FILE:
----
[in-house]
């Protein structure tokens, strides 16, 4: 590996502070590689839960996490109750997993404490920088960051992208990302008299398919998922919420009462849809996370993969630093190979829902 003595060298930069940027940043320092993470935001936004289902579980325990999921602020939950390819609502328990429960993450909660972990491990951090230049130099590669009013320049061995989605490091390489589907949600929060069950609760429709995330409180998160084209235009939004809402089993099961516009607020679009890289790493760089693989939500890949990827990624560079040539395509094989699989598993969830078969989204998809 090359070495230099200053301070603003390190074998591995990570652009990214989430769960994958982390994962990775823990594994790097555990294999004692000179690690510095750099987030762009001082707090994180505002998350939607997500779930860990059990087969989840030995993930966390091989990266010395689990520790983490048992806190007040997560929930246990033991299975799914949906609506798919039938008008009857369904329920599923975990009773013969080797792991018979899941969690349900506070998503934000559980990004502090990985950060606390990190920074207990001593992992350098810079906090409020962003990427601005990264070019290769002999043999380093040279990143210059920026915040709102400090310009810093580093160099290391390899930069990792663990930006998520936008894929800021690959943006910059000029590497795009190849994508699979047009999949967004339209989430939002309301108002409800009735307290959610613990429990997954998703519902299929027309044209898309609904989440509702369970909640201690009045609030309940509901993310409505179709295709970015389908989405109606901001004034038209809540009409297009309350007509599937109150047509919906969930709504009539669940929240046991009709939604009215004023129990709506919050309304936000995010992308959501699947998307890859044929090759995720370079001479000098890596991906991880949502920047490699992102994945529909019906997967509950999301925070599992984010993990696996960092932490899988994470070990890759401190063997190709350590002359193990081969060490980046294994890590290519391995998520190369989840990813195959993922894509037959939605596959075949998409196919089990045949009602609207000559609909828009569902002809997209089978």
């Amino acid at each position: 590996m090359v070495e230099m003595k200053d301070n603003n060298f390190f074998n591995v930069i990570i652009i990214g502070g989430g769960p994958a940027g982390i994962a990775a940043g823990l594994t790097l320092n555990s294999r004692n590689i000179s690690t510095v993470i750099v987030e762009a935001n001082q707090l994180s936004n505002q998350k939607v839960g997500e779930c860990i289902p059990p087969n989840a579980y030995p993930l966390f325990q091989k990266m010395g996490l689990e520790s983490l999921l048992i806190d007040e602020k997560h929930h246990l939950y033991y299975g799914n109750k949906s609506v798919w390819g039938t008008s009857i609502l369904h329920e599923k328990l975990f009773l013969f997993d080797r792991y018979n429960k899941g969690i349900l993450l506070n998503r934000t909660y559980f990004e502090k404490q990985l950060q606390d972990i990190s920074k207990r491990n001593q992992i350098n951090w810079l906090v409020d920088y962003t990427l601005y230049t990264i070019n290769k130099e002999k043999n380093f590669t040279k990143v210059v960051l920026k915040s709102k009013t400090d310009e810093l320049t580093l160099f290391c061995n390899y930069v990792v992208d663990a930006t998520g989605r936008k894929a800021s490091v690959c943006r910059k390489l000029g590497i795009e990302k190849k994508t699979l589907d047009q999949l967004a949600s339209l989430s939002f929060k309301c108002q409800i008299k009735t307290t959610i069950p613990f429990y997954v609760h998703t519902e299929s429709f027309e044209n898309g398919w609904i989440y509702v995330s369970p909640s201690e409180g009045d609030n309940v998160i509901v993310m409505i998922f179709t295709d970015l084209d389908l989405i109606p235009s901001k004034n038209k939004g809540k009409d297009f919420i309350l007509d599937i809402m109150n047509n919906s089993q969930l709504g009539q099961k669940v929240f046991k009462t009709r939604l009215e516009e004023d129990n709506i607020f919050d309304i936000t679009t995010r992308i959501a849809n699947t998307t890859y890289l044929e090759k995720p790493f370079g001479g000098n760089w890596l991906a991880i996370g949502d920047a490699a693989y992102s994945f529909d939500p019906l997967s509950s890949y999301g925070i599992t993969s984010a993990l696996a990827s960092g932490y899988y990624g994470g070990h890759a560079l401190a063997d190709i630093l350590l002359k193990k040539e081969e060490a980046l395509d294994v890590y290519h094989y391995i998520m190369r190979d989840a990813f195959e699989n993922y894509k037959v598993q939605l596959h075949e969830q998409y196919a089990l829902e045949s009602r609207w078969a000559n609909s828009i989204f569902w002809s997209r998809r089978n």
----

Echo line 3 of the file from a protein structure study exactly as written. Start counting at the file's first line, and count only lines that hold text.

């Amino acid at each position: 590996m090359v070495e230099m003595k200053d301070n603003n060298f390190f074998n591995v930069i990570i652009i990214g502070g989430g769960p994958a940027g982390i994962a990775a940043g823990l594994t790097l320092n555990s294999r004692n590689i000179s690690t510095v993470i750099v987030e762009a935001n001082q707090l994180s936004n505002q998350k939607v839960g997500e779930c860990i289902p059990p087969n989840a579980y030995p993930l966390f325990q091989k990266m010395g996490l689990e520790s983490l999921l048992i806190d007040e602020k997560h929930h246990l939950y033991y299975g799914n109750k949906s609506v798919w390819g039938t008008s009857i609502l369904h329920e599923k328990l975990f009773l013969f997993d080797r792991y018979n429960k899941g969690i349900l993450l506070n998503r934000t909660y559980f990004e502090k404490q990985l950060q606390d972990i990190s920074k207990r491990n001593q992992i350098n951090w810079l906090v409020d920088y962003t990427l601005y230049t990264i070019n290769k130099e002999k043999n380093f590669t040279k990143v210059v960051l920026k915040s709102k009013t400090d310009e810093l320049t580093l160099f290391c061995n390899y930069v990792v992208d663990a930006t998520g989605r936008k894929a800021s490091v690959c943006r910059k390489l000029g590497i795009e990302k190849k994508t699979l589907d047009q999949l967004a949600s339209l989430s939002f929060k309301c108002q409800i008299k009735t307290t959610i069950p613990f429990y997954v609760h998703t519902e299929s429709f027309e044209n898309g398919w609904i989440y509702v995330s369970p909640s201690e409180g009045d609030n309940v998160i509901v993310m409505i998922f179709t295709d970015l084209d389908l989405i109606p235009s901001k004034n038209k939004g809540k009409d297009f919420i309350l007509d599937i809402m109150n047509n919906s089993q969930l709504g009539q099961k669940v929240f046991k009462t009709r939604l009215e516009e004023d129990n709506i607020f919050d309304i936000t679009t995010r992308i959501a849809n699947t998307t890859y890289l044929e090759k995720p790493f370079g001479g000098n760089w890596l991906a991880i996370g949502d920047a490699a693989y992102s994945f529909d939500p019906l997967s509950s890949y999301g925070i599992t993969s984010a993990l696996a990827s960092g932490y899988y990624g994470g070990h890759a560079l401190a063997d190709i630093l350590l002359k193990k040539e081969e060490a980046l395509d294994v890590y290519h094989y391995i998520m190369r190979d989840a990813f195959e699989n993922y894509k037959v598993q939605l596959h075949e969830q998409y196919a089990l829902e045949s009602r609207w078969a000559n609909s828009i989204f569902w002809s997209r998809r089978n």